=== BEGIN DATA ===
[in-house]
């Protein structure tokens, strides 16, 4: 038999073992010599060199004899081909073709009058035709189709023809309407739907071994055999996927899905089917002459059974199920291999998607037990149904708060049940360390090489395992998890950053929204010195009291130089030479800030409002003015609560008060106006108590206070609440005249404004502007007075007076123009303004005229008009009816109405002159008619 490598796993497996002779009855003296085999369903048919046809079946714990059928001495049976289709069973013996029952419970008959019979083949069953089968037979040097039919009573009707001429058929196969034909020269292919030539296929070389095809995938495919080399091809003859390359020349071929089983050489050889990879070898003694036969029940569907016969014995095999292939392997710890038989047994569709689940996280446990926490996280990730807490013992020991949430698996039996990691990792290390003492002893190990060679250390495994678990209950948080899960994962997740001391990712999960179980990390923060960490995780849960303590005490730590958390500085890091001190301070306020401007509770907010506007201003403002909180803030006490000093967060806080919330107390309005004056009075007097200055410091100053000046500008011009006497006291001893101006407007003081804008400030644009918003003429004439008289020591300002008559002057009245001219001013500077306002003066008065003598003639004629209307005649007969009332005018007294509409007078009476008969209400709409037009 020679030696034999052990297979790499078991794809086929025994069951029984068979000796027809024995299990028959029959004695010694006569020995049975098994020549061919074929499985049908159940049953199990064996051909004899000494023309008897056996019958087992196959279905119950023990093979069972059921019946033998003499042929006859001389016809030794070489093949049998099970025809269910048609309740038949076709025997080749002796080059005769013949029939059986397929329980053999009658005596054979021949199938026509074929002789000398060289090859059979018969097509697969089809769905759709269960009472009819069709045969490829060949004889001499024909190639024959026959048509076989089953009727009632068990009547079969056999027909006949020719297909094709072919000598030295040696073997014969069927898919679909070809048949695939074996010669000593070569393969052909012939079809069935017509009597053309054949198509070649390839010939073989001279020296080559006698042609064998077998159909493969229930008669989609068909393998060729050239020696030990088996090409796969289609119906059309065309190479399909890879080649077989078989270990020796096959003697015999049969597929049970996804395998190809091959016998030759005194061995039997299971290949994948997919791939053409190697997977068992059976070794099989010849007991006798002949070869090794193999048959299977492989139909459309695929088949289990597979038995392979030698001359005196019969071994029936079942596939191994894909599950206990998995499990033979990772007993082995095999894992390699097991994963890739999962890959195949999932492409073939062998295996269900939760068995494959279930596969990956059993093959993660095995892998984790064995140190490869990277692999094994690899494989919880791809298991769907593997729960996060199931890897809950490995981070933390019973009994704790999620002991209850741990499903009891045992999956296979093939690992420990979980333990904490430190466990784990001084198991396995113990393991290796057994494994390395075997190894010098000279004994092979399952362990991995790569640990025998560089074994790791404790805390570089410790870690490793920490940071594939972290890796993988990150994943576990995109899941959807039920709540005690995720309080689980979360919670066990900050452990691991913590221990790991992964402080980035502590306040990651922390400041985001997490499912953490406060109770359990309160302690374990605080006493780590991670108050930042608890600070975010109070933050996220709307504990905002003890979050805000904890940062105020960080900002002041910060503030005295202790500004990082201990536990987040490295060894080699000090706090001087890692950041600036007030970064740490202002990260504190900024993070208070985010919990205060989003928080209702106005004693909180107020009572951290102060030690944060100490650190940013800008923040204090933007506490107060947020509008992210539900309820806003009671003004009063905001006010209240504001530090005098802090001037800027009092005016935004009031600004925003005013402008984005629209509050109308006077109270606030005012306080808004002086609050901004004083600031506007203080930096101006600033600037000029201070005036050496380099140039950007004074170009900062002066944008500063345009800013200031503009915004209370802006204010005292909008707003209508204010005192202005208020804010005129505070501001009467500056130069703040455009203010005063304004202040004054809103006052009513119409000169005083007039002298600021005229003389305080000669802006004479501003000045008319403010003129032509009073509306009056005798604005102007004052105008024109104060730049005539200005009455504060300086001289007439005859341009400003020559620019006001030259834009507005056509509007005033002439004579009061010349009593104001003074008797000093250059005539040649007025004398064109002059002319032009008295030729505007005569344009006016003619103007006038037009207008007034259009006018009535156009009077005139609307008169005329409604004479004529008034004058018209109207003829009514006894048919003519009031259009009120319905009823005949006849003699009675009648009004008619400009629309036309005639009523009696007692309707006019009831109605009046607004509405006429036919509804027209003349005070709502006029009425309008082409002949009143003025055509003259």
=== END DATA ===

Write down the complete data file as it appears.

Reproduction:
[in-house]
């Protein structure tokens, strides 16, 4: 038999073992010599060199004899081909073709009058035709189709023809309407739907071994055999996927899905089917002459059974199920291999998607037990149904708060049940360390090489395992998890950053929204010195009291130089030479800030409002003015609560008060106006108590206070609440005249404004502007007075007076123009303004005229008009009816109405002159008619 490598796993497996002779009855003296085999369903048919046809079946714990059928001495049976289709069973013996029952419970008959019979083949069953089968037979040097039919009573009707001429058929196969034909020269292919030539296929070389095809995938495919080399091809003859390359020349071929089983050489050889990879070898003694036969029940569907016969014995095999292939392997710890038989047994569709689940996280446990926490996280990730807490013992020991949430698996039996990691990792290390003492002893190990060679250390495994678990209950948080899960994962997740001391990712999960179980990390923060960490995780849960303590005490730590958390500085890091001190301070306020401007509770907010506007201003403002909180803030006490000093967060806080919330107390309005004056009075007097200055410091100053000046500008011009006497006291001893101006407007003081804008400030644009918003003429004439008289020591300002008559002057009245001219001013500077306002003066008065003598003639004629209307005649007969009332005018007294509409007078009476008969209400709409037009 020679030696034999052990297979790499078991794809086929025994069951029984068979000796027809024995299990028959029959004695010694006569020995049975098994020549061919074929499985049908159940049953199990064996051909004899000494023309008897056996019958087992196959279905119950023990093979069972059921019946033998003499042929006859001389016809030794070489093949049998099970025809269910048609309740038949076709025997080749002796080059005769013949029939059986397929329980053999009658005596054979021949199938026509074929002789000398060289090859059979018969097509697969089809769905759709269960009472009819069709045969490829060949004889001499024909190639024959026959048509076989089953009727009632068990009547079969056999027909006949020719297909094709072919000598030295040696073997014969069927898919679909070809048949695939074996010669000593070569393969052909012939079809069935017509009597053309054949198509070649390839010939073989001279020296080559006698042609064998077998159909493969229930008669989609068909393998060729050239020696030990088996090409796969289609119906059309065309190479399909890879080649077989078989270990020796096959003697015999049969597929049970996804395998190809091959016998030759005194061995039997299971290949994948997919791939053409190697997977068992059976070794099989010849007991006798002949070869090794193999048959299977492989139909459309695929088949289990597979038995392979030698001359005196019969071994029936079942596939191994894909599950206990998995499990033979990772007993082995095999894992390699097991994963890739999962890959195949999932492409073939062998295996269900939760068995494959279930596969990956059993093959993660095995892998984790064995140190490869990277692999094994690899494989919880791809298991769907593997729960996060199931890897809950490995981070933390019973009994704790999620002991209850741990499903009891045992999956296979093939690992420990979980333990904490430190466990784990001084198991396995113990393991290796057994494994390395075997190894010098000279004994092979399952362990991995790569640990025998560089074994790791404790805390570089410790870690490793920490940071594939972290890796993988990150994943576990995109899941959807039920709540005690995720309080689980979360919670066990900050452990691991913590221990790991992964402080980035502590306040990651922390400041985001997490499912953490406060109770359990309160302690374990605080006493780590991670108050930042608890600070975010109070933050996220709307504990905002003890979050805000904890940062105020960080900002002041910060503030005295202790500004990082201990536990987040490295060894080699000090706090001087890692950041600036007030970064740490202002990260504190900024993070208070985010919990205060989003928080209702106005004693909180107020009572951290102060030690944060100490650190940013800008923040204090933007506490107060947020509008992210539900309820806003009671003004009063905001006010209240504001530090005098802090001037800027009092005016935004009031600004925003005013402008984005629209509050109308006077109270606030005012306080808004002086609050901004004083600031506007203080930096101006600033600037000029201070005036050496380099140039950007004074170009900062002066944008500063345009800013200031503009915004209370802006204010005292909008707003209508204010005192202005208020804010005129505070501001009467500056130069703040455009203010005063304004202040004054809103006052009513119409000169005083007039002298600021005229003389305080000669802006004479501003000045008319403010003129032509009073509306009056005798604005102007004052105008024109104060730049005539200005009455504060300086001289007439005859341009400003020559620019006001030259834009507005056509509007005033002439004579009061010349009593104001003074008797000093250059005539040649007025004398064109002059002319032009008295030729505007005569344009006016003619103007006038037009207008007034259009006018009535156009009077005139609307008169005329409604004479004529008034004058018209109207003829009514006894048919003519009031259009009120319905009823005949006849003699009675009648009004008619400009629309036309005639009523009696007692309707006019009831109605009046607004509405006429036919509804027209003349005070709502006029009425309008082409002949009143003025055509003259």